For Skyhaven Airport in Rochester
ROCHESTER — Skyhaven Airport can expect more predictable government funding for the next several years, as the bill to reauthorize Federal Aviation Administration (FAA) funding was signed by President Obama last week.
The FAA Modernization and Reform Act will provide more than $63 billion in FAA funding over the next four years. About $3.35 billion is expected to be contributed annually for infrastructure improvements in airports nationwide.
“This is critical legislation to support aviation and to provide job opportunities for New Hampshire citizens,” said Department of Transportation Commissioner Chris Clement.
The FAA Modernization and Reform Act is the first long-term measure to fund the FAA in years, and comes after 23 short-term funding extensions over the past five years. Last summer, lawmakers missed the July deadline to extend FAA funding, leading to a temporary shutdown that stalled hundreds of airport construction projects nationwide.
“It was fortunate it happened in between projects we were working on,” said the city’s Planning and Development Director Kenn Ortmann, who sits on the Skyhaven Airport Advisory Council.
The four-year reauthorization is expected to benefit 12 New Hampshire airports in providing funding to support safety and capacity improvements.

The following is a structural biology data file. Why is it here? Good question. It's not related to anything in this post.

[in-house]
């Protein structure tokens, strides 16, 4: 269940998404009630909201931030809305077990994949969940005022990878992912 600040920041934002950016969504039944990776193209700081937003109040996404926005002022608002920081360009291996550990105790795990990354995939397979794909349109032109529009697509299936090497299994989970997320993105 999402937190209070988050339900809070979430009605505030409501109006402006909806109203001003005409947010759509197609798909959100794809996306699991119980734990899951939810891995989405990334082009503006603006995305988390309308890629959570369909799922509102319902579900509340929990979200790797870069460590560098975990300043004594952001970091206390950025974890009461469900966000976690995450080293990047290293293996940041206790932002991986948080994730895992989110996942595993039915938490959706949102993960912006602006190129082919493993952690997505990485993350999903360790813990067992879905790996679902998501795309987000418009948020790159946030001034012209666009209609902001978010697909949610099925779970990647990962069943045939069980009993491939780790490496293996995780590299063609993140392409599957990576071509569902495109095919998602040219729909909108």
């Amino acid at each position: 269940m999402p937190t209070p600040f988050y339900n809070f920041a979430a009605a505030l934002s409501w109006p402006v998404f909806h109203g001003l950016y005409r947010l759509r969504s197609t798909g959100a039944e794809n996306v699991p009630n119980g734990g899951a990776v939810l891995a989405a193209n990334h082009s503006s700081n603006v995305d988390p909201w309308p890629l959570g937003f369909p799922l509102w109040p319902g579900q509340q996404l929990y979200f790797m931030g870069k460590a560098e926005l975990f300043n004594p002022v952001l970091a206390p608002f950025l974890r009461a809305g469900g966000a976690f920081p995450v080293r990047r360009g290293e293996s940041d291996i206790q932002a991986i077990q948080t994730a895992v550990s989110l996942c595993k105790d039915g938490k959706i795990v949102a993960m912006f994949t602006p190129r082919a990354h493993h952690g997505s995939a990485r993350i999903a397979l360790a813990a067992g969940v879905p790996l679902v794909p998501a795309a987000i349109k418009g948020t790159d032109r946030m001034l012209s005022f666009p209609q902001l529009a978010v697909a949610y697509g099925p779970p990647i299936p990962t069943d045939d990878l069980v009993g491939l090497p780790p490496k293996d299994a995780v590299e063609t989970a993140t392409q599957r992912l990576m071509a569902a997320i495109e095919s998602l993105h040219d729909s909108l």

When it comes to Skyhaven Airport, although it will be eligible for less federal funding than previously, the bill provides for longer term planning for capital improvement projects.
Infrastructure projects at Skyhaven Airport will be eligible for 90 percent in federal funding, as opposed to the previous 95 percent.
“We have some predictability in regard to funding,” said Skyhaven Airport Manager Bill Hopper. In recent years, he said, “We were going month to month wondering if FAA is going to have funding.”
With the new bill, the airport is more likely to see FAA funding to rehabilitate one of its runways. According to the airport’s master plan, the design for the new runway is expected to be completed this year, at a cost of $380,000, and construction is scheduled for 2013, at a cost of $1.8 million.
Although 90 percent of the project could be funded by the FAA, it is still uncertain when the funding will become available for the project. Because rehabilitating the runway is a high-cost project, discretionary funding, distributed nationwide on a priority basis, will be needed; the $150,000 in annual entitlement money the airport receives will not be enough to cover the cost.
“We feel confident that we have a project that is competitive,” said Ortmann.
Hopper agreed, saying that because the condition of the runway affects safety of airplanes and its passengers, it is likely the project will be seen as a priority.
“Safety is paramount,” he said. “Skyhaven definitely needs runway rehabilitation.”
In addition to making it easier for airports to plan infrastructure projects for the next several years, the FAA Modernization and Reform Act will support the Next Generation Air Transportation System, known as NextGen. The system will replace the current radar system used by air traffic controllers with GPS, using satellites to track aircraft.
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